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Critical Existence Failure / Live-Action TV

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  • In the original Battlestar Galactica, battlestars and base ships showed no damage after many hits (because they didn't have spare models to damage), until they exploded. Particularly obvious was a combination of this with overused stock footage. A scene filmed for one episode showed missiles striking a base ship, causing a rapid chain reaction of explosions and then causing the ship to explode. It happened so fast that the explosions didn't have time to fade away, which would have shown that they didn't actually blow up a model. Still, it looked convincing enough... until they reused the footage in another episode. This was their only shot of a missile hit on a base ship. But this time, they had to show a ship hit and not destroyed. So they used the hit shot - and cut away before the final explosion. And, of course, the next shot with the base ship showed no damage.
    • Extremely averted in the reimagined series. The Galactica looks as beat up as you would think, and grows worse and worse as the series goes on.
  • Also seen in the Star Trek: The Original Series and TNG. The show's budget wasn't high enough to damage and repair the ship models for episodes so we occasionally saw things like the Borg tearing up the Enterprise with cutting beams in an episode, and there would be nary a scratch on the ship after the battle.
    • Averted with later series. An entire episode of Star Trek: Enterprise is devoted to damage sustained from flying into a Romulan minefield in the previous episode. Also, when the ship takes damage fighting the Xindi in season 3, the damage remains in place until the ship returns to Earth and can be repaired.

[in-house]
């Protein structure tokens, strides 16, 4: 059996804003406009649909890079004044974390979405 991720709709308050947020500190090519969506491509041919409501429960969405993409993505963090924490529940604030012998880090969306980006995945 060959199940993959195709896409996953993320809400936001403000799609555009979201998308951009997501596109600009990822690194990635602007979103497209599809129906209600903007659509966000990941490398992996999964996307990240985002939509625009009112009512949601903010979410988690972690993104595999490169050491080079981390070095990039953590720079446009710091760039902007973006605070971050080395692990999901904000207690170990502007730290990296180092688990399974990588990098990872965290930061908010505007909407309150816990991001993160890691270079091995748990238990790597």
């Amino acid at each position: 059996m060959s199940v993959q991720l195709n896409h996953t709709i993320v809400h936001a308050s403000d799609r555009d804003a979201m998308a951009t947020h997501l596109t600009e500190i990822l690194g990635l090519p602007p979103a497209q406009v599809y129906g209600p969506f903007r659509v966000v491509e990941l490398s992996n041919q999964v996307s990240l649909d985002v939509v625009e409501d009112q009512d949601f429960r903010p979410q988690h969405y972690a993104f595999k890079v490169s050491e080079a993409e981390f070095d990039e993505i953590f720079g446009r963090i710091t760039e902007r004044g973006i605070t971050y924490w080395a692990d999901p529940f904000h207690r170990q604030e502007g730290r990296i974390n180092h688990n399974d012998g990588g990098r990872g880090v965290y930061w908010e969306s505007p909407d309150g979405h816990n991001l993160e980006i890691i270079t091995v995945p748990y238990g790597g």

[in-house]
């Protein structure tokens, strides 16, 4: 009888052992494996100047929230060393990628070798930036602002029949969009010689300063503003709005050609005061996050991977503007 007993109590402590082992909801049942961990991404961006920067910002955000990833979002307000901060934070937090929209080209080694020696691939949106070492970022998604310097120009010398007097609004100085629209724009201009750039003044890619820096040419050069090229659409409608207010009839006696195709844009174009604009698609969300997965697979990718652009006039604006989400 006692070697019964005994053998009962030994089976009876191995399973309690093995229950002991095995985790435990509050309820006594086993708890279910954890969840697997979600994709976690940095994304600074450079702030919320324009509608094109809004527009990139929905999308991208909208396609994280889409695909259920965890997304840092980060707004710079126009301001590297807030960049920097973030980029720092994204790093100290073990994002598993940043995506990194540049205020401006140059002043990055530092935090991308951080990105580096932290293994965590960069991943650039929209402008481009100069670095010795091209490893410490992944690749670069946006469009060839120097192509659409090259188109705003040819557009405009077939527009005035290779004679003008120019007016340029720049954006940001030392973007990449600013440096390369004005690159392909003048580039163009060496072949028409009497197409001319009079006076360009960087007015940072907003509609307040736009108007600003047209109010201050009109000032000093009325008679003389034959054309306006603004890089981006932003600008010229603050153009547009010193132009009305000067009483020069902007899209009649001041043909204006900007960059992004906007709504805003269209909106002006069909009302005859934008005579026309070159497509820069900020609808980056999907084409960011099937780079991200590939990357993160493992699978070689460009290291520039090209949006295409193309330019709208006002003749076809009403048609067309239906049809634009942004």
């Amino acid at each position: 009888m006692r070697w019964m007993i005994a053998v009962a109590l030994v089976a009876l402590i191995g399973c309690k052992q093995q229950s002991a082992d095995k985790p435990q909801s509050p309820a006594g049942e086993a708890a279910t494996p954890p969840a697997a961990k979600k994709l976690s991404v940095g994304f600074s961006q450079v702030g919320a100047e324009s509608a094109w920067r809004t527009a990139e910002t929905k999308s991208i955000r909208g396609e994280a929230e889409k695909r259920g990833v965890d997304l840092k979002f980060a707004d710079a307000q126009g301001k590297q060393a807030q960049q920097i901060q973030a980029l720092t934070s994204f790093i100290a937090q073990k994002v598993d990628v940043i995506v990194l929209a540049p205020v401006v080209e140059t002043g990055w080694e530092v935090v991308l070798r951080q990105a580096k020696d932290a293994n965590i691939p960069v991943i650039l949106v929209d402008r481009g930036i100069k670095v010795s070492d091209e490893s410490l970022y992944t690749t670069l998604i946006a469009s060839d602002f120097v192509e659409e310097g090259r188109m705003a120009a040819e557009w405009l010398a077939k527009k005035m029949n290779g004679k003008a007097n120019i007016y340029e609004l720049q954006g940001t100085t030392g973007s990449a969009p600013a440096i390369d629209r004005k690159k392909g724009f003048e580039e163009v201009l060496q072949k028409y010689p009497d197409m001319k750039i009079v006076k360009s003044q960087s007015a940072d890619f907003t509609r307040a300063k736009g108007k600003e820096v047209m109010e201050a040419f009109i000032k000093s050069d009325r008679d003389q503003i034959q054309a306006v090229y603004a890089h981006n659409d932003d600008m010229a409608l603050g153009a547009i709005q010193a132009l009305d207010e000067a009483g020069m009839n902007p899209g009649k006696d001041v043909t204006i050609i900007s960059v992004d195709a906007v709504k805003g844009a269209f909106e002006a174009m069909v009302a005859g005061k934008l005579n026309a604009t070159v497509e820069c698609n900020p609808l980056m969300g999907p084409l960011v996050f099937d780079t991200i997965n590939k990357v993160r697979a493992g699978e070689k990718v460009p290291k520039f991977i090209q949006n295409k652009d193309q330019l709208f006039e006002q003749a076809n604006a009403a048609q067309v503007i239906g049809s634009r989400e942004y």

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    • Used rather egregiously in Star Trek: Voyager. With the exception of the "Year of Hell" two-parter, any damage Voyager ever sustains is repaired by the next episode, even though they're stuck tens of thousands of light-years from any shipyard capable of handling a Federation capital ship (see also Infinite Supplies). And they didn't have the "no budget to damage the models" excuse either, since the series used CGI.
    • Egregiously doesn't come close to how TNG handled radiation exposure. While the Enterprise [crew] was subject to radiation, T-1 second and no effects whatsoever (not even a mention to show up to sickbay). T+1 second of exposure and presumably everybody was dead. Oddly enough, Star Trek II (Wrath of Khan) was mentioned in one of this editor's physics textbooks as "a fairly accurate portrayal of death by extreme radiation".
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  • The way angels and demons in Supernatural die is an interesting example. They can be nicked, sliced, and tortured using their respective magic knives for seemingly forever until they get stabbed once with it in the heart or gut and then they die rather spectacularly. One is left to wonder what property it is exactly of the knife that's doing the killing. Lots of monsters on the show work the same way, able to take a seemingly unlimited amount of damage from whatever weapon it is that is supposed to kill them until you stab them in the right place and then they die all at once.
  • Kamen Rider Ex-Aid: the Rider's uniforms have a Rider Gauge that determines how much damage they are able to endure. The moment the gauge becomes empty, their bodies will begin to vanish. Until then, however, they are perfectly capable of continuing to fight. Most Riders' Game Drivers have a failsafe installed that automatically terminates their transformation if their Rider Gauge starts to run low, so as to prevent potential death.


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